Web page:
Wednesday, April 27, 2011

Gallery Install

This week we are in the mists of the final exhibition for our graduating class. There are 6 of us exhibiting together, which gave each of us a good deal of space. Since this week is really busy I will just quickly paste up some images of the install so far. It's looking great and we got the Suzanne Lacy approval today. Two more days to go, with lots of little details to get into place.

The pink rectangles are part of my exhibition. I have to say that this is a heavily curated show, to the point that we sometimes have to wait for further approval to proceed. A new experience, but nice to know others are looking out for the groups best interest, by making it the best showing possible.

Studio Visitors

Recently we had scheduled studio visits with curator Emi Fontana, from the West of Rome project. After her wonderful lecture I rushed back to my studio space to prepare for our meeting. I realized that I had a special guest coming to visit, and that I should really provide some hospitality in the form of food, as a token of appreciation. This required a quick trip to the store to purchase some Pellegrino, strawberries and pistachios.

If I have learned anything in Public Practice it is always have food around, as it inspires a communal feel. Breaking bread with someone is still a primal tradition that I think is a part of our psyche. So for this reason, and I am sure there are more, always provide food for your guests or project participants.

Wednesday, April 13, 2011

How to Sustain an Art Practie?

I am now one month away from graduation and about to step back out into the real world, or am I? The question of what's next is on my mind. I have been asking myself this question about art and sustainability for years now, and have mostly worked around it; making projects when I needed to. Since I view my art practice as an externalization of internal thoughts and conflicts, mixed with contemporary social issues, this method of sparse production works for me. As I consider how to make a living this gets more complicated, because I never viewed my art practice as an income generator. Recently I came across a good article that legitimized my feelings concerning this issue: e-flux issue 24, viewable here:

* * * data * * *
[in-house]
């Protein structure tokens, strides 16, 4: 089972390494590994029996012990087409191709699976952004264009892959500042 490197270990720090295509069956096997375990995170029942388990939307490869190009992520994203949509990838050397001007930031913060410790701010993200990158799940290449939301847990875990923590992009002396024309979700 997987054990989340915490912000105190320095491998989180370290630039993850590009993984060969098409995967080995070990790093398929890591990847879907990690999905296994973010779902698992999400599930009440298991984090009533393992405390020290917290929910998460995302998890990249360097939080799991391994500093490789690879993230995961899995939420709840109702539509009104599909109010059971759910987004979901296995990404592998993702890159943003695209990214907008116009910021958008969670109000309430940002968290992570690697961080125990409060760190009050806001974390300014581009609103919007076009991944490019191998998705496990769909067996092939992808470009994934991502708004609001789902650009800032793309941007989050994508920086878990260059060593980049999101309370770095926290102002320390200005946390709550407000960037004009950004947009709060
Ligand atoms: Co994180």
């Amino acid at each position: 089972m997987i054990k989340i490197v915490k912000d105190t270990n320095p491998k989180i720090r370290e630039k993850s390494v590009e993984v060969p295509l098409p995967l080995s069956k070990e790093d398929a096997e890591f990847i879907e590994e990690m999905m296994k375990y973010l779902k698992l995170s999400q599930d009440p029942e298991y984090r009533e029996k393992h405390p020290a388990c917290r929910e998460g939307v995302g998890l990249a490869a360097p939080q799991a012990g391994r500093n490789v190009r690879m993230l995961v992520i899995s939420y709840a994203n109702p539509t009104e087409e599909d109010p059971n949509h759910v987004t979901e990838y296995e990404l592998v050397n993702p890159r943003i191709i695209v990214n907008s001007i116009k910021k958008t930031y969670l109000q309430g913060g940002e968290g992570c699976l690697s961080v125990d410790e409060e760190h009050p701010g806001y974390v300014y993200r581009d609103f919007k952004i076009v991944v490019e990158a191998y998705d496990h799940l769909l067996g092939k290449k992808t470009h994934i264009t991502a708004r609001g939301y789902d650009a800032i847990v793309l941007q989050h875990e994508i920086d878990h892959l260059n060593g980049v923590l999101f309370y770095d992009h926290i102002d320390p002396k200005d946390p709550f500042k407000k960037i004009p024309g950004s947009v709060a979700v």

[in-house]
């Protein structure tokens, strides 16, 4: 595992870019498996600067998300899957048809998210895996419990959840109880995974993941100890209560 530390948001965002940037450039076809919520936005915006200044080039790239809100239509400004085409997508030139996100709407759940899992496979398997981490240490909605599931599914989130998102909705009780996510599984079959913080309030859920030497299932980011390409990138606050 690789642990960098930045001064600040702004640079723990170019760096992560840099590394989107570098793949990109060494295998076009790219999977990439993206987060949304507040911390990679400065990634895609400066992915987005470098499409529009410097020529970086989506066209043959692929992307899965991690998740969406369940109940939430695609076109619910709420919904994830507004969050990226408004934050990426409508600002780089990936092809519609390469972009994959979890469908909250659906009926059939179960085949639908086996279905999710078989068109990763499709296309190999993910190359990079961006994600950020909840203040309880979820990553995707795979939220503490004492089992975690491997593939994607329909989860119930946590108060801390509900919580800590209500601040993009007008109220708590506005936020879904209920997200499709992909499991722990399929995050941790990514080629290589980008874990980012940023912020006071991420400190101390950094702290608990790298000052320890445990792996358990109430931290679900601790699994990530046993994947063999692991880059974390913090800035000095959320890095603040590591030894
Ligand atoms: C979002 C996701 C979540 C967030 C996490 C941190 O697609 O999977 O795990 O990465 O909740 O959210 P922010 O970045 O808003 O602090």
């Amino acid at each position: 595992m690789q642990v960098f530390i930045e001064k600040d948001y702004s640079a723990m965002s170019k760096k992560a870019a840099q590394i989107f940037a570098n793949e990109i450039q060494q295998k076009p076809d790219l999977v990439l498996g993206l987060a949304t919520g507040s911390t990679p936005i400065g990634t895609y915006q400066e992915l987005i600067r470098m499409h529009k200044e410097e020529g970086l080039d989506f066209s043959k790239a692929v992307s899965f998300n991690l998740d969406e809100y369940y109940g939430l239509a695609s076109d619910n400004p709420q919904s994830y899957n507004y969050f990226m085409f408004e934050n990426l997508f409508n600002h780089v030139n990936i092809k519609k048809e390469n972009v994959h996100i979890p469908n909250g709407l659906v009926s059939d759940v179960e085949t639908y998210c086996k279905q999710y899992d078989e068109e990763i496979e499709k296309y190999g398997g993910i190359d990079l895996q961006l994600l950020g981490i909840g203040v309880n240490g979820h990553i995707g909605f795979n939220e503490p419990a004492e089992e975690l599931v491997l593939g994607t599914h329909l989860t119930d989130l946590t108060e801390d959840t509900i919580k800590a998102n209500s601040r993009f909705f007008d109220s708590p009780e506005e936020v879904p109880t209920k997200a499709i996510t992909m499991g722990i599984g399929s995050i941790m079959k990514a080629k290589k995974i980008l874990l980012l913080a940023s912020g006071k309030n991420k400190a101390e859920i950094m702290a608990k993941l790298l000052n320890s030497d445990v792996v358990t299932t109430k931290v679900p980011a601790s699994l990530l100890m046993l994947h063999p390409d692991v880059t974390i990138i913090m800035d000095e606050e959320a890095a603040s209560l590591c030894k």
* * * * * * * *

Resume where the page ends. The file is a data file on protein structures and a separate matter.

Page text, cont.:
With this in mind, I've realized that its not about choosing art or another profession. I want to be an artist. I want to be paid to philosophize and develop aesthetic experiences that explore the world we live in. Yes, I want these things, but I live in a world that is dictated by money, capital and no health care without it. Perhaps this is an existential dilemma that would not be necessary if I was an EU citizen.

I now have 2 clear options to proceed in, as I wrap up my graduate work for my MFA. I can leave this program and go back to work for the arts education sector, which is not a bad place to be. I like children and the mission, but am skeptical of the pay ($=health care/life). I also found out that I was accepted into Cal-Poly Pomona's Urban Planning Program. This, as you can imagine, is a hard thing to talk myself into, 2 more years of school right now. And what if there are no jobs in planning after all, and I moved further away from my professional experience in Arts Ed? These are the components of my personal dilemma, but I think most of my generation are in this boat.

It can be a very difficult thing to explain to family and other generations, that there really are no more safe jobs. Teaching for example was a sort of back-up plan. I believe education is extremely important, but didn't think I had the stamina for it; however, there are great benefits. All that aside, there are no teaching jobs. This year over 5,000 educators were laid off in Los Angeles alone. The possibilities of teaching does increase as you look at other geographical areas, but I'm not sure I want to plan my life around a more rural local.

Looking at other artists' practices can also be helpful. One of the big problems that I had after my first year of graduate study at Otis was that they kept bringing in artists that had other graduate degrees outside of art. They were professionals in these fields (planners, architects, designers), and I was now paying to hear how they self-fund there artwork in other fields! This was a big conflict for me, and remains one, as I try to create a very personal professional path that gives my life meaning.

This concept of work giving meaning to one's life is a construct by the way. I have been reading Alain de Botton's "The Pleasures and Sorrows of Work" and it was interesting to learn that the United States' founding fathers perpetuated this concept of work having meaning. This seems to make a lot of economic sense, doesn't it? Carlos Castaneda also discussing a similar idea in one of his books about the pain of loving too much. When everything in your life stems from a love relationship to that object, the possibility for pain can be experienced on all fronts. I have to say that this is another legitimizing feeling that I've had recently. Just give me something that I can make $$ doing that I have a less intensive personal relationship to, so I can pour it into the artwork.

I can't say that I can really offer a solution here, accept the obvious one of try to do both. One thing I've realized is that I did not take the easy path here, and that is why this is hard and hurts so much. Although, I can't say that I know any other way, or whether another way would have worked for me anyhow. This is my path that I've created, and the best I can do is to own it, honor it, and remind myself that its a rough road to travel.